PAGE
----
Hottest consumer electronics trends in 2010
Monday 04 October 2010
Bigger and better TVs, wireless internet access, digital video recorders, MP3 players and the Apple iPad are the hottest trends in the consumer electronics market in 2010.
Products in these categories are becoming "must-haves" in US households says market researcher Nielsen in a September 30 report on home technology trends.
"As Americans' voracious appetite for home entertainment and technology continues to expand and evolve, so do the devices, gadgets and accoutrements to support the craving," says Nielsen.
The race to have the biggest and best TV on the block has seen HDTV set purchases increase by 26.9 percent in the last two years.
Sales of LCD flat screens have jumped up by a huge 48.2 percent.
The trend is set to continue as consumers fit out their in-home theaters with high-resolution TV screens larger than 41 inches. Sales of 3D TVs will also drive the market in the coming years.
TV viewing habits are changing in the US too. "Demanding schedules have made time-shifted viewing a must-have for 40% of US homes who currently have a DVR device," reveals Nielsen.
Digital Video Recorders, or DVRs, enable consumers to choose when they watch their favorite TV shows. During the first quarter of 2010, DVR adoption increased by 14.5 percent.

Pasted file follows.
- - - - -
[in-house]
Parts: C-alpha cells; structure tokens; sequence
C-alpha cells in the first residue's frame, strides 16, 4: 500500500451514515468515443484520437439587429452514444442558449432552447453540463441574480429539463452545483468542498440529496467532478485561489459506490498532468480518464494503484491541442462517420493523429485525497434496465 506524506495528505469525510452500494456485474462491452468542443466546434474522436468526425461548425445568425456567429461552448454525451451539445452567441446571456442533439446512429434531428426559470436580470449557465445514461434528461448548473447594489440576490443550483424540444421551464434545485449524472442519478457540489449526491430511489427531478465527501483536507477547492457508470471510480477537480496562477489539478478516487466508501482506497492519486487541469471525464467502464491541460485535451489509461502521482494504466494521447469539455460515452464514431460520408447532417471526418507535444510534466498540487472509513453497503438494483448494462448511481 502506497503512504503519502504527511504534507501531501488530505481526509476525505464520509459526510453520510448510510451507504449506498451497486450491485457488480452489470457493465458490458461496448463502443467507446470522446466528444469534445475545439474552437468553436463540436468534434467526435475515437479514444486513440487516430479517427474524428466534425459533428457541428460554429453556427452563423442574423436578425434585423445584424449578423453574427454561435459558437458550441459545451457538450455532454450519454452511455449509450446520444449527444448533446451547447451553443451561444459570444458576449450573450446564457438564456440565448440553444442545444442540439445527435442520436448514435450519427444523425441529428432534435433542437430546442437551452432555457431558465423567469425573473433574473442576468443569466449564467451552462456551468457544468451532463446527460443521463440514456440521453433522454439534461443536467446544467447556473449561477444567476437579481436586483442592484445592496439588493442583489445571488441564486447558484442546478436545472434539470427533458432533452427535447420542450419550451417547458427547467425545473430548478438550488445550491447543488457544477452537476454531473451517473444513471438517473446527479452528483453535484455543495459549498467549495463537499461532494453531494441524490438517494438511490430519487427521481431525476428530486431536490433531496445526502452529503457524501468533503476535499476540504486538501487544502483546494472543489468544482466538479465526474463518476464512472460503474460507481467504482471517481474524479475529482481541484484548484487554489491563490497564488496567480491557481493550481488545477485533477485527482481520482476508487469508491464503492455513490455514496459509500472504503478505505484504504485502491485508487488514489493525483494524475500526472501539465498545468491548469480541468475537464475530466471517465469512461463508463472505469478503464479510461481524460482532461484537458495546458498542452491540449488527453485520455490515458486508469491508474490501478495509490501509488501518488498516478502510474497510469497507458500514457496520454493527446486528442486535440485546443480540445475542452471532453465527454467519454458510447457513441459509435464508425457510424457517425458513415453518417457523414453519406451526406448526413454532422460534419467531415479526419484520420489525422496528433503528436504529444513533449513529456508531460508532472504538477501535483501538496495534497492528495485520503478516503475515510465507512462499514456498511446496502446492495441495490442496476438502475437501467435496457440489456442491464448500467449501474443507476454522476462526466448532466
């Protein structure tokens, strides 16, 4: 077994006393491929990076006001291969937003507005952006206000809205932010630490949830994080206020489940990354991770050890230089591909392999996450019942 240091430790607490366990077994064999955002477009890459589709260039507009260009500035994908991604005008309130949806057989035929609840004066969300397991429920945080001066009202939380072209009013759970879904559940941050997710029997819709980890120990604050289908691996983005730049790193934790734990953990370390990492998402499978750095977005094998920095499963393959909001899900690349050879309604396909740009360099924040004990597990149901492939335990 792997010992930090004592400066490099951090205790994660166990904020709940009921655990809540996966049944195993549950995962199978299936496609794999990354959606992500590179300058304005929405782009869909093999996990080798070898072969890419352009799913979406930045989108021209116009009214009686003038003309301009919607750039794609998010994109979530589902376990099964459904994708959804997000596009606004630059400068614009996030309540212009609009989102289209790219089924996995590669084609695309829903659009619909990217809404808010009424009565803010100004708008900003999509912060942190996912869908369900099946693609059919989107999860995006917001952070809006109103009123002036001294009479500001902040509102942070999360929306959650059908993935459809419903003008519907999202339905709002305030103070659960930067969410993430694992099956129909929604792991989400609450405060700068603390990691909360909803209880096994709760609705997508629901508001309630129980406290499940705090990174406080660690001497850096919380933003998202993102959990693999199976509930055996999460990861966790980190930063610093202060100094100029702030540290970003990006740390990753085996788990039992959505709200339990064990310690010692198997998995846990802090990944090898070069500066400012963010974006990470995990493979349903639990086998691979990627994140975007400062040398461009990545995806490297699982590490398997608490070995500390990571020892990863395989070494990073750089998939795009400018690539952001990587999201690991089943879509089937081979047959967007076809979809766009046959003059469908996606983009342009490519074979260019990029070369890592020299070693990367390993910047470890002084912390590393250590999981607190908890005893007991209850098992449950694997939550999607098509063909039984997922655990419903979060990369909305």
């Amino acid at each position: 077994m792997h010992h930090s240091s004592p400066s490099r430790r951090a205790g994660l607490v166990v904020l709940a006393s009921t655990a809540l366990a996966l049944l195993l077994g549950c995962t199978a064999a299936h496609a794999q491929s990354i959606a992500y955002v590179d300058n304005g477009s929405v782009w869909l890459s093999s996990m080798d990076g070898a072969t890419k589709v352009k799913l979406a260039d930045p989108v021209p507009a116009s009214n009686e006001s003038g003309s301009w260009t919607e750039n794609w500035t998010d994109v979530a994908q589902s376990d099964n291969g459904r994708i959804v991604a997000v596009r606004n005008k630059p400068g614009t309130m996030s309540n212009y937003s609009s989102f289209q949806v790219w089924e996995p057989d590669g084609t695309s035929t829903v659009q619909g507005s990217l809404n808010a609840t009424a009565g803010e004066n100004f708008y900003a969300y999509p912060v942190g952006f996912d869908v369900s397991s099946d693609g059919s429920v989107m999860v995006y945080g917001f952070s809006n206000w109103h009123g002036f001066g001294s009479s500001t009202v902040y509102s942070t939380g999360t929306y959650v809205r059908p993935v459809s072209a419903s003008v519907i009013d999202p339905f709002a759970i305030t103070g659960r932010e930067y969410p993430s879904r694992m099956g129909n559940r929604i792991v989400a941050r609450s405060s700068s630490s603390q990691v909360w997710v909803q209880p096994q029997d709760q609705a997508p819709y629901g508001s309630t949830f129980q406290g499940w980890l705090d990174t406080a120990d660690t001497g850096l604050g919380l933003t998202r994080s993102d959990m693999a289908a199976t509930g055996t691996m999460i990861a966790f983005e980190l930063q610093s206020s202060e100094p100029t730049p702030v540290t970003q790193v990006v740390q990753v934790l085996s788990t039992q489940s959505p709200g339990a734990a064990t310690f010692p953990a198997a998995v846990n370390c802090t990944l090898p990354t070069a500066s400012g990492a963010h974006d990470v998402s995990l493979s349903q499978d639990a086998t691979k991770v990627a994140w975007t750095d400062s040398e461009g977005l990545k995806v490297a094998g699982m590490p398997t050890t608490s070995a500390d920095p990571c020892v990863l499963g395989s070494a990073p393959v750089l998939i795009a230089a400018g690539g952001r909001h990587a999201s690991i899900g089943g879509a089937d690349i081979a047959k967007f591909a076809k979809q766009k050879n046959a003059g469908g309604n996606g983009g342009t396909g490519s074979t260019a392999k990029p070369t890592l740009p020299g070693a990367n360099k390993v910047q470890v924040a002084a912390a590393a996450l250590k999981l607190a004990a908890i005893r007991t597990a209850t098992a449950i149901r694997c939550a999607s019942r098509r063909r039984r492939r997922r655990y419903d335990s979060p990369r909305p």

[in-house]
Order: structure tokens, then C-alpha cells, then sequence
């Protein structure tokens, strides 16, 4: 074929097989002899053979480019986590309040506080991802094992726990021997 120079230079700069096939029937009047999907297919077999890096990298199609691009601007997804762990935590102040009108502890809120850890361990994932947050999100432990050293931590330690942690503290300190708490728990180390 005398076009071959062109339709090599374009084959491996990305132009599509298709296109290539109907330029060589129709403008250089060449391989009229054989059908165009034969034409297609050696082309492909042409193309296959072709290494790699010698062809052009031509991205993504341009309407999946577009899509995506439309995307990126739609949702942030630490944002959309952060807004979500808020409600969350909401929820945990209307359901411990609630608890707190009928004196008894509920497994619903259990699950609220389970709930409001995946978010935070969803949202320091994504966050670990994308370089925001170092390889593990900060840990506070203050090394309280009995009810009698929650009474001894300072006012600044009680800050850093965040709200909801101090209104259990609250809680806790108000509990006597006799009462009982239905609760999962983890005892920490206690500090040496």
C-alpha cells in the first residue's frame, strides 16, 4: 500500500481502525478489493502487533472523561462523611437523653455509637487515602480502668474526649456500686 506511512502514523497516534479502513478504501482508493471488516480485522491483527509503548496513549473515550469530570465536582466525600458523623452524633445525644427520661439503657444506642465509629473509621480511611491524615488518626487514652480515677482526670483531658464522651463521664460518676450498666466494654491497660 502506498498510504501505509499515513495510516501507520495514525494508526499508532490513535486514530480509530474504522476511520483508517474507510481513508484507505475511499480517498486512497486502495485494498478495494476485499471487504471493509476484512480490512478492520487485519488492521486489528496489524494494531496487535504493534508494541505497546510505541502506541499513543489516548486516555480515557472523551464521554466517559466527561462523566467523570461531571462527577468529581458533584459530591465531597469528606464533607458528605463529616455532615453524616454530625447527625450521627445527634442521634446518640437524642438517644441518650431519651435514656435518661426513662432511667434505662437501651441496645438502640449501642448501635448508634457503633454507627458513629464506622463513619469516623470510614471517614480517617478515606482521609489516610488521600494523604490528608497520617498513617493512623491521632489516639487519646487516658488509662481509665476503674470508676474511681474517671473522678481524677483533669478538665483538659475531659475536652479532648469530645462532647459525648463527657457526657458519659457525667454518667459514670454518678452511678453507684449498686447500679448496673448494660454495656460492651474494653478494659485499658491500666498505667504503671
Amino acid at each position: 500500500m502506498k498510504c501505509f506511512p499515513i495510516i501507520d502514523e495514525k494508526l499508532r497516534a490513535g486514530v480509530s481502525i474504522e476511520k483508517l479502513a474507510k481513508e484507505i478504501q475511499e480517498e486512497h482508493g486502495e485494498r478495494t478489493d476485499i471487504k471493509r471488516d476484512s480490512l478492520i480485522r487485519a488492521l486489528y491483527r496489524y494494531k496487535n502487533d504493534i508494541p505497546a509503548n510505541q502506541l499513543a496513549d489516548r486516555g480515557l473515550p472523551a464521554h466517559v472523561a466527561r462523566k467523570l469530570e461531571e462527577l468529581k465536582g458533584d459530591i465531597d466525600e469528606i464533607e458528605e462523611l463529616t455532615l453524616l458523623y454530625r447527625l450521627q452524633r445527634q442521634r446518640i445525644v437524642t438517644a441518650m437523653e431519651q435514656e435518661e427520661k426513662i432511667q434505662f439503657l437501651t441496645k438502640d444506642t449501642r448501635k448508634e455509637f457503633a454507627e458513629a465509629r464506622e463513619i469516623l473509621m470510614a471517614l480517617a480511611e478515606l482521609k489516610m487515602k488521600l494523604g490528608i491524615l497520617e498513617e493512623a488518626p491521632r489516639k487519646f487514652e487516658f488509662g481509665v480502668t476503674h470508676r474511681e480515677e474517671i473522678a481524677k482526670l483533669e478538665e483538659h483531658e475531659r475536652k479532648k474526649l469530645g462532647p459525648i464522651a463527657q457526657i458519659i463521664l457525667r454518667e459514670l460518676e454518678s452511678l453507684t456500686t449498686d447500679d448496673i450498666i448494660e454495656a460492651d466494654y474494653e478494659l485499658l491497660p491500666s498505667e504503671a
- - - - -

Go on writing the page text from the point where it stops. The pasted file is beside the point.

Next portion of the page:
Consumers' changing views on broadband access have seen high-speed internet connectivity shift from a luxury to a necessity: 85.3 percent of Americans are now connected to the internet at home and/or at work.
New broadband connections in the home are steadily rising in the US with a 3.8 percent increase seen between the first and second quarters of 2010. Wireless internet connections are on the rise too, up 24 percent over the last two years.
Mp3 players are still bringing in the big bucks for consumer electronics makers - especially when the manufacturer's name is Apple. Forty-six percent of all US homes have at least one mp3 player (63 percent of which are iPods).
Apple is also dominating the tablet market in the US. Nielsen reports that around 3.6 percent of US homes have an iPad in them.
While consumers go crazy over bigger TVs, internet, DVRs and iPads, electronic makers are watching some of yesterday's hot products drop off the radar.
Yesterday's trends are becoming obsolete in today's fast-paced, technology-centric world. Satellite radio, video cassette recorders (VCRs), digital video disk players (DVD players) and personal digital assistants (PDAs) are all seeing steady market share decline as they are replaced by new technologies.
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